In 2019, record-breaking flooding, caused by frozen ground and heavy rainfall, wreaked havoc in eastern South Dakota. Damage costs exceeded $30 million. Repairing the affected areas pushed some towns, counties and townships to their financial limits.
According to a 2019 article from the Argus Leader, Turner Township, located in southeastern South Dakota, suffered nearly $250,000 in water damages. The township’s annual budget? $70,000.
“Small towns do not have the financial capacity to deal with significant events like this,” explained John McMaine, an ag and biosystems engineer for South Dakota State University Extension.
In most large to midsize cities, a team of engineers and planners are assigned to manage and plan for the water in their towns. In South Dakota however, most rural communities do not have a dedicated planner or engineer, leaving the area without a framework to effectively manage their water issues. Despite not having staff or capacity, small towns experience the same things larger cities do: floods and water damage.
“That is kind of the impetus behind this project,” McMaine said. “What is the capacity of small towns to think about water? What is their role when it comes to water? And then what resources do they need? What capacity do they need?”
SDSU researchers are working to assess the capacity of small communities to deal with water. With funding and support provided from the South Dakota Discovery Center and the East Dakota Water Development District, the researchers are focused on understanding the variety of issues small communities in eastern South Dakota are facing in regards to water quality, watershed management, stormwater, water infrastructure and flooding.
So far, the researchers, which include McMaine, Candace May, associate professor of sociology and rural studies, Jeremiah Bergstrom, landscape architecture lecturer in the School of Design, and Maryam Sahraei, graduate research assistant, have conducted interviews with various community members in eastern South Dakota and have studied the current condition of water resources in the region.
As part of their ongoing research efforts, SDSU Extension hosted a Community and Water Symposium on July 26 at the Raven Precision Agriculture Center to share some preliminary results.
Sahraei presented on the factors that the researchers found to affect water management in small towns. One of the key findings was that climate change is adversely affecting rural communities. Increases in temperature, more severe storms, droughts and flooding are leading to displacement and poverty for residents of these rural communities. Flooding is not only a major problem but is also one of the residents’ most pressing concerns.
To illustrate this point, the researchers pointed towards 2019—the year of the flood in eastern South Dakota—when every single county required federal assistance to repair the damage. Rural communities suffered as cultivated crops were destroyed and public infrastructure was damaged.
“The flooding was washing away the gravel roads, which was a very big problem because farmers couldn’t move their vehicles and use these roads to get to their farms,” Sahraei explained.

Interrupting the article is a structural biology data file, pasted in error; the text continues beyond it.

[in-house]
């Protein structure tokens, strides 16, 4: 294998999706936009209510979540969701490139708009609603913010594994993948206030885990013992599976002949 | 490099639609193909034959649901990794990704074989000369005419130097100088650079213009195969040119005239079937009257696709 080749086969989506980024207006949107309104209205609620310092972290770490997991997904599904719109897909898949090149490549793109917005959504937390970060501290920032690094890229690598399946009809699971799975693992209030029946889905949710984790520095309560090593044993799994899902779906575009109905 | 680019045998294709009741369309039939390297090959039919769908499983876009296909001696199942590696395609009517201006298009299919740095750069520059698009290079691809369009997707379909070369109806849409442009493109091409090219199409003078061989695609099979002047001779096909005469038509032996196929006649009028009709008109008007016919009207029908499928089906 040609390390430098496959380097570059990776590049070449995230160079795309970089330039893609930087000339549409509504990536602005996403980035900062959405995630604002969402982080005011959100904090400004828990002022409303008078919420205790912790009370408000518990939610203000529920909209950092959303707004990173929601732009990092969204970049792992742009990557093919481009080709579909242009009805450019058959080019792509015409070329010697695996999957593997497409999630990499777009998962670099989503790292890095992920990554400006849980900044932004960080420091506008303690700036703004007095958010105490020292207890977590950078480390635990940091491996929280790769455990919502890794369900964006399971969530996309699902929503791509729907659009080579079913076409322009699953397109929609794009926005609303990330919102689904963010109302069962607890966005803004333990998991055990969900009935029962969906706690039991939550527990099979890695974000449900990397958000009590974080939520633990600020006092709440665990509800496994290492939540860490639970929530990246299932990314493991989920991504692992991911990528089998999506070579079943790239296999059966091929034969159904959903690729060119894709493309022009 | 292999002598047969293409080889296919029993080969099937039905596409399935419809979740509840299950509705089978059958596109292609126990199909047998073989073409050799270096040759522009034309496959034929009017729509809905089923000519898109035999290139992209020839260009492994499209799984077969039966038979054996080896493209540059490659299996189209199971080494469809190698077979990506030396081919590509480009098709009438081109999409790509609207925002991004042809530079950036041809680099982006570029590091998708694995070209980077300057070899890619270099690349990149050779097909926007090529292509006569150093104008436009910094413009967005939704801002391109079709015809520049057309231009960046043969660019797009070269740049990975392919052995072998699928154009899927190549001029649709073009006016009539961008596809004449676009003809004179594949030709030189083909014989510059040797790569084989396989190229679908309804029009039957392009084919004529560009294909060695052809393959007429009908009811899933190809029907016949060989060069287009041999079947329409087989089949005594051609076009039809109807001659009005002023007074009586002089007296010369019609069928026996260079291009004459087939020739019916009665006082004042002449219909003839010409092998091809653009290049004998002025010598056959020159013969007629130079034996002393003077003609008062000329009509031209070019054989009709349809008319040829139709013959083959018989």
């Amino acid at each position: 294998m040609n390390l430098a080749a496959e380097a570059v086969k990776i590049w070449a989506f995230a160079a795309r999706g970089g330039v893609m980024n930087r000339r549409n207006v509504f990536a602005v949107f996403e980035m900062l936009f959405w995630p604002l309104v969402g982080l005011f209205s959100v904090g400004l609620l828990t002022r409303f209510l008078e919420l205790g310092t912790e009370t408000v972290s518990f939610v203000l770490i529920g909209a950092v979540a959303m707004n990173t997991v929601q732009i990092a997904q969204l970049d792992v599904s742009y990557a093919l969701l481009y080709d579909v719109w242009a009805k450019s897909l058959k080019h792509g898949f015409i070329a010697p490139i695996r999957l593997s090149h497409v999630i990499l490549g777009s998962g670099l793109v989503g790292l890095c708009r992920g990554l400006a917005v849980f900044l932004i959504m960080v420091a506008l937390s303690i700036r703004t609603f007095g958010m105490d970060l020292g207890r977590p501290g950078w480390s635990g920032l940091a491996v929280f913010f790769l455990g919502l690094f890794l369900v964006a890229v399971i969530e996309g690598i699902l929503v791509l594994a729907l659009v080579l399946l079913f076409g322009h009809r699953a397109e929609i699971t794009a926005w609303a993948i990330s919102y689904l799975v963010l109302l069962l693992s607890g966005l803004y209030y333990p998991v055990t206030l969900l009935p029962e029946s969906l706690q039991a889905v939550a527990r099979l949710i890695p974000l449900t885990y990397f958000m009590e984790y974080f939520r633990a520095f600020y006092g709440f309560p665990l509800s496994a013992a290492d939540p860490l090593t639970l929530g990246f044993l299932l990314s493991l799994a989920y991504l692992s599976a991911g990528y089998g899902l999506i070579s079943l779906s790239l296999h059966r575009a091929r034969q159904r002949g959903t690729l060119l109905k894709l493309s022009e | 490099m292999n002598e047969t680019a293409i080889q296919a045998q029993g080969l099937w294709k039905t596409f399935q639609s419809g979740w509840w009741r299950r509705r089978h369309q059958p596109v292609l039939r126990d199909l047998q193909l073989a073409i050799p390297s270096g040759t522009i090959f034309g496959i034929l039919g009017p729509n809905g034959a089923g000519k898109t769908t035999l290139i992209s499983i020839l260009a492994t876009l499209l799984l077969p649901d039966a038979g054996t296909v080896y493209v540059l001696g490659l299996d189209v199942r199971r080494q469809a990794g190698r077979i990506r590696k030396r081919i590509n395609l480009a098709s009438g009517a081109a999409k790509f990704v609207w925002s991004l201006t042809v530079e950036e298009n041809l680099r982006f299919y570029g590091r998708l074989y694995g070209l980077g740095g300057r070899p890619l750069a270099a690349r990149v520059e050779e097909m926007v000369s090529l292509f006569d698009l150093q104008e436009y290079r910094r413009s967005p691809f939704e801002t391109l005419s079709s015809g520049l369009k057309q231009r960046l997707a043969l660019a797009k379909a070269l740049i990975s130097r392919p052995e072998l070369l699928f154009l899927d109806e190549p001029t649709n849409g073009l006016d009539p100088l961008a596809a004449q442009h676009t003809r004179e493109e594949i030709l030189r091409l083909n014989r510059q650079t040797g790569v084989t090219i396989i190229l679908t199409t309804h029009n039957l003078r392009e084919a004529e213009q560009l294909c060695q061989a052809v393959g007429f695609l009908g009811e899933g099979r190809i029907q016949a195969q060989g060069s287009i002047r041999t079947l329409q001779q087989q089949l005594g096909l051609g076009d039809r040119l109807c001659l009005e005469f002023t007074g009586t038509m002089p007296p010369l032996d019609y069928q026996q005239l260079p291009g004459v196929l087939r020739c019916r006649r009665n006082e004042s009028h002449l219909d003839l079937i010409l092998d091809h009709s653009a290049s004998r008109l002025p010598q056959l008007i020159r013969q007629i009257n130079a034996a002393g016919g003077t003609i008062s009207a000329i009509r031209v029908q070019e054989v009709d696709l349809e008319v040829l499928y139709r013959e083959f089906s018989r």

The flooding also can cause some public health issues, the researchers found. Flooded areas experience waterborne disease through the growth of toxic mold, and the mental health of those affected suffered as well.
One of the biggest variables effecting water quality and water management is impervious surface.
“Impervious surface means any hard surface that prevents or hinders the absorption of water into the soil, like roads, parking lots and even the compacted soil,” Sahraei explained. “There is a relationship between the amount of cover and runoff.”
The researchers found that in eastern South Dakota, regardless if the town increased or decreased in population, impervious cover increased. For example, Highmore saw a decrease in population over the last 10 years but their impervious cover—developed area—still increased. Harrisburg saw a large increase in population and subsequently saw an increase in their developed area (impervious cover).
“We are seeing these communities losing population, but yet we’re still seeing increases in impervious cover, because while we’re losing people—in some of these areas—we’re not losing impervious cover,” Bergstrom said. “We’re seeing some additional building without things being torn down. Developed areas are not being restored back into a natural condition.”
Even slight increases in impervious cover can affect local water resources, downstream stakeholders and storm-water flow.
“Small towns have limited resources to deal with water,” Sahraei said. “And as they are affecting the water bodies and hydrology around them, we cannot ignore these small towns.”
As part of the symposium, the researchers invited Andy Szatko, stormwater program supervisor for the city of Omaha, to discuss his experiences with stormwater management and sustainable, efficient ways to manage water in the landscape.
“We all live in a watershed,” Szatko said. “Water that flows from city to city comes from homes out here. Water from (Omaha) goes to Kansas City, and we all play a factor into it. Eighty-five percent of Omaha’s drinking water comes from the Missouri River so I want the city to do a really good job of keeping their water clean.”
Szatko discussed his experiences helping residents maintain compliance with the city’s MS4 permit as well as some projects that he has overseen.
As part of the project, researchers are developing a water resources toolbox for rural communities. The toolbox is still being developed but includes recommendations, like best management practices, and useable information, such as mapping and data interpretation, to provide rural communities with the resources needed to develop a framework for their own water-management strategies.